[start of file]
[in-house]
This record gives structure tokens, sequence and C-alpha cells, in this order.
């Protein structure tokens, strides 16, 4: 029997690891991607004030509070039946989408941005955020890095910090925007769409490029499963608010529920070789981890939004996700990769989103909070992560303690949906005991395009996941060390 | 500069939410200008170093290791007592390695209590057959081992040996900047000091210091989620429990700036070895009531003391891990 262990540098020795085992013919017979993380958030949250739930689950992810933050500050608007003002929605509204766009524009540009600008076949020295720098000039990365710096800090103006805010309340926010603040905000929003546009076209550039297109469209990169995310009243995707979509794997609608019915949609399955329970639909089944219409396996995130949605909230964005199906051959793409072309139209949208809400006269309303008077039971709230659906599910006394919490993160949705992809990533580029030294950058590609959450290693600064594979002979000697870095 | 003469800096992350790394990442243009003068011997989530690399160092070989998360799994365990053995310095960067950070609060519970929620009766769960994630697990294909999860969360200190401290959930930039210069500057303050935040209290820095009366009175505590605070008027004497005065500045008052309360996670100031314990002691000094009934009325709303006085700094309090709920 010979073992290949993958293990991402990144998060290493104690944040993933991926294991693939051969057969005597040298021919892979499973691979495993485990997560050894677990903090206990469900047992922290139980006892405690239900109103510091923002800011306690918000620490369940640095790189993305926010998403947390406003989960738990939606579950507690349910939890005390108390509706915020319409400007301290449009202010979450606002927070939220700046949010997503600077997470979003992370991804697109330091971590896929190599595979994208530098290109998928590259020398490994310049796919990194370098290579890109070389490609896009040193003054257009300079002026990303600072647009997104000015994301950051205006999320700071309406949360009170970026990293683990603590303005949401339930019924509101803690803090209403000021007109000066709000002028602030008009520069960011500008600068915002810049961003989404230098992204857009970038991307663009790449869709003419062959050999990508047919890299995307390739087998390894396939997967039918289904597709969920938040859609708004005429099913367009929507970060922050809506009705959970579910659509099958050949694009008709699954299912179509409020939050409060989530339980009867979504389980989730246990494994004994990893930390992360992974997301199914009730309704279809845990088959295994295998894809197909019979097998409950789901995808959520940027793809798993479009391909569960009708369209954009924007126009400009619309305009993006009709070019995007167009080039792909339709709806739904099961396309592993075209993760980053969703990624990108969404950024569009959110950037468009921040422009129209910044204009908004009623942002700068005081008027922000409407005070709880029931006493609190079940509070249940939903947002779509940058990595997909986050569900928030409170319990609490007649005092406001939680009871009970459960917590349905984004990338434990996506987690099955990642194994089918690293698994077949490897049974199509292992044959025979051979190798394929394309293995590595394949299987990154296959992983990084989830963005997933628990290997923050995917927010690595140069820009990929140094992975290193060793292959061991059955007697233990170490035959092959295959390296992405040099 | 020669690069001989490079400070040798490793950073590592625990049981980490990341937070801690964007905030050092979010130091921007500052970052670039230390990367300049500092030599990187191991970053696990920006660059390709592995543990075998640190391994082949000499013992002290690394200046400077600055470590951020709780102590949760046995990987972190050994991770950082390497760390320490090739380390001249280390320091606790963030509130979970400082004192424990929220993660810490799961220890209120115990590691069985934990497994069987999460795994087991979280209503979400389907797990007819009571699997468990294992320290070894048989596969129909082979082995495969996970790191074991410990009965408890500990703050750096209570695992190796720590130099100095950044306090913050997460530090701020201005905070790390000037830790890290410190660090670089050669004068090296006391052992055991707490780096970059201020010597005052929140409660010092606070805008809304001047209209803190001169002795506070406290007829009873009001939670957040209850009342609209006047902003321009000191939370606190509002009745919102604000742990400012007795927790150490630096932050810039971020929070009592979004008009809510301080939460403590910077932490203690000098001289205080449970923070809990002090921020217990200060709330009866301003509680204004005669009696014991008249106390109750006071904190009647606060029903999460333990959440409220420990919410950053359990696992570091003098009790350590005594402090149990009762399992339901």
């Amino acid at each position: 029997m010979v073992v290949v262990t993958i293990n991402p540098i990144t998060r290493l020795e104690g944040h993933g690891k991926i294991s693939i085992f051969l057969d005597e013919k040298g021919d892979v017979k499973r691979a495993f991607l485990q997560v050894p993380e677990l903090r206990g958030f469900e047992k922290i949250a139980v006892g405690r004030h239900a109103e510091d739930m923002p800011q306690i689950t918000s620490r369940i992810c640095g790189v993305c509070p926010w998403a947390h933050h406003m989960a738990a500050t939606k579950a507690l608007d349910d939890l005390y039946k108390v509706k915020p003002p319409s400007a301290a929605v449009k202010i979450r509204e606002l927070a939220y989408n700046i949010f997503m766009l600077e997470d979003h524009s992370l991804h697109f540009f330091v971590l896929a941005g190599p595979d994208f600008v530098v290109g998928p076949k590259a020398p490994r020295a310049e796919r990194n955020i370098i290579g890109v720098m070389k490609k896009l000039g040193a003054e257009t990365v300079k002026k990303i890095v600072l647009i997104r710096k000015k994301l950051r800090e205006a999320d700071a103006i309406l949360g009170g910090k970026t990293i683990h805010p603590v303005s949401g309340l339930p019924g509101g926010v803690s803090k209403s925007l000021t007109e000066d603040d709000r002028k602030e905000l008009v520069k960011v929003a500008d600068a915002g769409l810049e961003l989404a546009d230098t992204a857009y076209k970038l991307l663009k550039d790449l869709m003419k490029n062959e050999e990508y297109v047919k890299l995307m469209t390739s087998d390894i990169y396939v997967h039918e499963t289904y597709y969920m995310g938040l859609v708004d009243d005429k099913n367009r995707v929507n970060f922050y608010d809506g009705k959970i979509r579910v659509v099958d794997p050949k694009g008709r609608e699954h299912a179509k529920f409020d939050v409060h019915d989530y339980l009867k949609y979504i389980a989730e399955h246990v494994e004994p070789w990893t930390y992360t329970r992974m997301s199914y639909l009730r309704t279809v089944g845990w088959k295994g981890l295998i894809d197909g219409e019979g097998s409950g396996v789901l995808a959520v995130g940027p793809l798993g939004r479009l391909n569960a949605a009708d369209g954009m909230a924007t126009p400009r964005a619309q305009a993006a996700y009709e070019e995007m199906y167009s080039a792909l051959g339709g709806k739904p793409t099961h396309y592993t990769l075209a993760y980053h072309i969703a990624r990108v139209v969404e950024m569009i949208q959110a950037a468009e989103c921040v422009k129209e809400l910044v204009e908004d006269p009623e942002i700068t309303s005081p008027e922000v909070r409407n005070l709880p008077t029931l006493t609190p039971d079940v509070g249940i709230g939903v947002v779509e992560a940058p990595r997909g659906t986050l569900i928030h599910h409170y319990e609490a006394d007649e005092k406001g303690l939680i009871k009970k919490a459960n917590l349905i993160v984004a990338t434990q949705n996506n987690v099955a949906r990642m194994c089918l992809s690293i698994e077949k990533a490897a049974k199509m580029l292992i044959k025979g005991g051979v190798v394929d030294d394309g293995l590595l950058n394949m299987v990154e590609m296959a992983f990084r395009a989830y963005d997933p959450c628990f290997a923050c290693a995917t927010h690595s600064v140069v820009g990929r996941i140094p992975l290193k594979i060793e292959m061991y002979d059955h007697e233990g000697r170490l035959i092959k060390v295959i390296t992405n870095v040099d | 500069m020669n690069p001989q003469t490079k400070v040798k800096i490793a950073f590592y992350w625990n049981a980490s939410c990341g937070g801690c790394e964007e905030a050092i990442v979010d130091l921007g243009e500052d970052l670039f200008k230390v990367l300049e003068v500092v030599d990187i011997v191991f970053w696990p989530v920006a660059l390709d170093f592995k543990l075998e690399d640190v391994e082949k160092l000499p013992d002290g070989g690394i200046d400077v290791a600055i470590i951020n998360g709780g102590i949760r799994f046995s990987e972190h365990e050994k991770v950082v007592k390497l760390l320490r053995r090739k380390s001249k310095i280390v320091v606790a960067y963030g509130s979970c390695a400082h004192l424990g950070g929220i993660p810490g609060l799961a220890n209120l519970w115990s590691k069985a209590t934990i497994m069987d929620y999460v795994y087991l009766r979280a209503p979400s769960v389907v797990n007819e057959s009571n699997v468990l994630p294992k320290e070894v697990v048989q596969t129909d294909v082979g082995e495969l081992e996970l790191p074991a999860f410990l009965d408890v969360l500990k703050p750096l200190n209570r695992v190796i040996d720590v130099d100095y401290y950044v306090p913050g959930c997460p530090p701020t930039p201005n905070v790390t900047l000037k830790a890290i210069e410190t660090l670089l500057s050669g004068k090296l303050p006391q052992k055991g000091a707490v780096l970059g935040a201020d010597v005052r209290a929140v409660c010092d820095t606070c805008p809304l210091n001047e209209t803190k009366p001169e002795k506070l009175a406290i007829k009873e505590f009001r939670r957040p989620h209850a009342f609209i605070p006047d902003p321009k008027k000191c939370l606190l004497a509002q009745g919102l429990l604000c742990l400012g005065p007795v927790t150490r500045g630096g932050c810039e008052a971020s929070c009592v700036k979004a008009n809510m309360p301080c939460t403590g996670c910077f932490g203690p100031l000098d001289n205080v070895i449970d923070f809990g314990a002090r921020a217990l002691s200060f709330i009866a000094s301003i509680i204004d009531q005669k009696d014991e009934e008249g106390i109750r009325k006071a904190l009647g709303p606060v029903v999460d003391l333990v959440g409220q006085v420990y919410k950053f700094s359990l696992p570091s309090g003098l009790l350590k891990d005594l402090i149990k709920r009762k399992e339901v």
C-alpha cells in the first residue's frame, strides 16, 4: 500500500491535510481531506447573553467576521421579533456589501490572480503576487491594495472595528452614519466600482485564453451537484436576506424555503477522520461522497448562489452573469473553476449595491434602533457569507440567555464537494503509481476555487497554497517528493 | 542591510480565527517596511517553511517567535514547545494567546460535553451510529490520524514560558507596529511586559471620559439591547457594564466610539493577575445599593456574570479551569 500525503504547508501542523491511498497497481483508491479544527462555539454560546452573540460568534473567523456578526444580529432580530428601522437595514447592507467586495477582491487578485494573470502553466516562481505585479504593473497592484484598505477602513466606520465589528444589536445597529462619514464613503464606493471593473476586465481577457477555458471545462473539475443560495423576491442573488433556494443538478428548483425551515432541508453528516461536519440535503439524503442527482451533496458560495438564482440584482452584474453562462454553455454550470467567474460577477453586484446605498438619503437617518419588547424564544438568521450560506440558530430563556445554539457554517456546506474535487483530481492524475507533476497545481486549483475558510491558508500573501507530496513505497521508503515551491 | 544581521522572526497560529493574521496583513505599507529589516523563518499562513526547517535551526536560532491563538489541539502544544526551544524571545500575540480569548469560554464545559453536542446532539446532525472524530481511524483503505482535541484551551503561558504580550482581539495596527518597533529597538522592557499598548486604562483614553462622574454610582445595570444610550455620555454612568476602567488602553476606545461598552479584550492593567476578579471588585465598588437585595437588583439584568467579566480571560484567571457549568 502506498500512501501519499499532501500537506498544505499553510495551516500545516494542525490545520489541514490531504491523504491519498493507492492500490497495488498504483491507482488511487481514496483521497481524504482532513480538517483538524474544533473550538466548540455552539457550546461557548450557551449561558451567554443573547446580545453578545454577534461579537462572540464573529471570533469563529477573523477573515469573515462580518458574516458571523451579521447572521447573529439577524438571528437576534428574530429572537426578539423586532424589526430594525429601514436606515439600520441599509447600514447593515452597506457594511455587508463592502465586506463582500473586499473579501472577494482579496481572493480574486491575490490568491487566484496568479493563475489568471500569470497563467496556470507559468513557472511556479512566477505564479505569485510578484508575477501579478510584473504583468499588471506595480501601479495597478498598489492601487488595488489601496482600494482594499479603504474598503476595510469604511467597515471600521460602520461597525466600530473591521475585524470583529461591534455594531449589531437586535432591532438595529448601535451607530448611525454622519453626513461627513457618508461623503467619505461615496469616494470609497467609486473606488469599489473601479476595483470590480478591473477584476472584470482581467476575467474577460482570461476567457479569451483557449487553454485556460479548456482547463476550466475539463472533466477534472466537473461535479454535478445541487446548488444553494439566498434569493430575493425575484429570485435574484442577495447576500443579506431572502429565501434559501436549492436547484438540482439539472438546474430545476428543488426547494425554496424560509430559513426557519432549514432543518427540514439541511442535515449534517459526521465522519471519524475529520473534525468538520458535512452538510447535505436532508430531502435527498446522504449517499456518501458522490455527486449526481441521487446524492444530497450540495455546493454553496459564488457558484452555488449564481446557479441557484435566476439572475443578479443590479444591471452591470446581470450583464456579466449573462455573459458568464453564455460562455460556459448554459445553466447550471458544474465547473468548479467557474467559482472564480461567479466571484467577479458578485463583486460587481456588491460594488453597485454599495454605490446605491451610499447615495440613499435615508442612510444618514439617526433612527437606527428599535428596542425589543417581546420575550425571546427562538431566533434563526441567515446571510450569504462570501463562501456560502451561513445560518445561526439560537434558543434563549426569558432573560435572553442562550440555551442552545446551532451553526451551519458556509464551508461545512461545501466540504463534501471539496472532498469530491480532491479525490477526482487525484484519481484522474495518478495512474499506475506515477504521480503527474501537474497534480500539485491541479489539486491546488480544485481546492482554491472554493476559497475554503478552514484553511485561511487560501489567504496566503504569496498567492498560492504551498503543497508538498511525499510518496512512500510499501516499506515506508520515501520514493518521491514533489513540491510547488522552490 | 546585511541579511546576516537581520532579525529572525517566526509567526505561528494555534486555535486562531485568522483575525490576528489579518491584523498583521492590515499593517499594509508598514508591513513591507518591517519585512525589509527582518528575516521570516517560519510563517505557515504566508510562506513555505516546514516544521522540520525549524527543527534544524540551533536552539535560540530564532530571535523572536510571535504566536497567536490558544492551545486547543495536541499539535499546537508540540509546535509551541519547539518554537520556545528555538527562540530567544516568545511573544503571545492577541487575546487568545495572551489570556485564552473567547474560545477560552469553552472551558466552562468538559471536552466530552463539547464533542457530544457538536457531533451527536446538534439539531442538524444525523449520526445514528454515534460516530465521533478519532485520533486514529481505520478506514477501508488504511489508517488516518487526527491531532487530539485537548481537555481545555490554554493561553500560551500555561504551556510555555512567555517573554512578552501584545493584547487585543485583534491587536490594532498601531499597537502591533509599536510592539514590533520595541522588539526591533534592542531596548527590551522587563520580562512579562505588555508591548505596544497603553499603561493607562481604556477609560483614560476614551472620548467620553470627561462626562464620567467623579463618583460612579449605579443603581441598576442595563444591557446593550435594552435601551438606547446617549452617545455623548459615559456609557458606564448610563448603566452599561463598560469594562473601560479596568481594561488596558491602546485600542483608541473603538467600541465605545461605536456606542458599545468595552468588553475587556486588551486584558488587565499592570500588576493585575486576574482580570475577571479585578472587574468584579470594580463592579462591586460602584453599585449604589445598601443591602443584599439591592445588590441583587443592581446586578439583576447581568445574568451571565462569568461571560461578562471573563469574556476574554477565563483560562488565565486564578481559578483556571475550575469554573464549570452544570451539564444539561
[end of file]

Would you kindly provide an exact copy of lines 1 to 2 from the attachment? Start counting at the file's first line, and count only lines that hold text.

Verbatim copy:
[in-house]
This record gives structure tokens, sequence and C-alpha cells, in this order.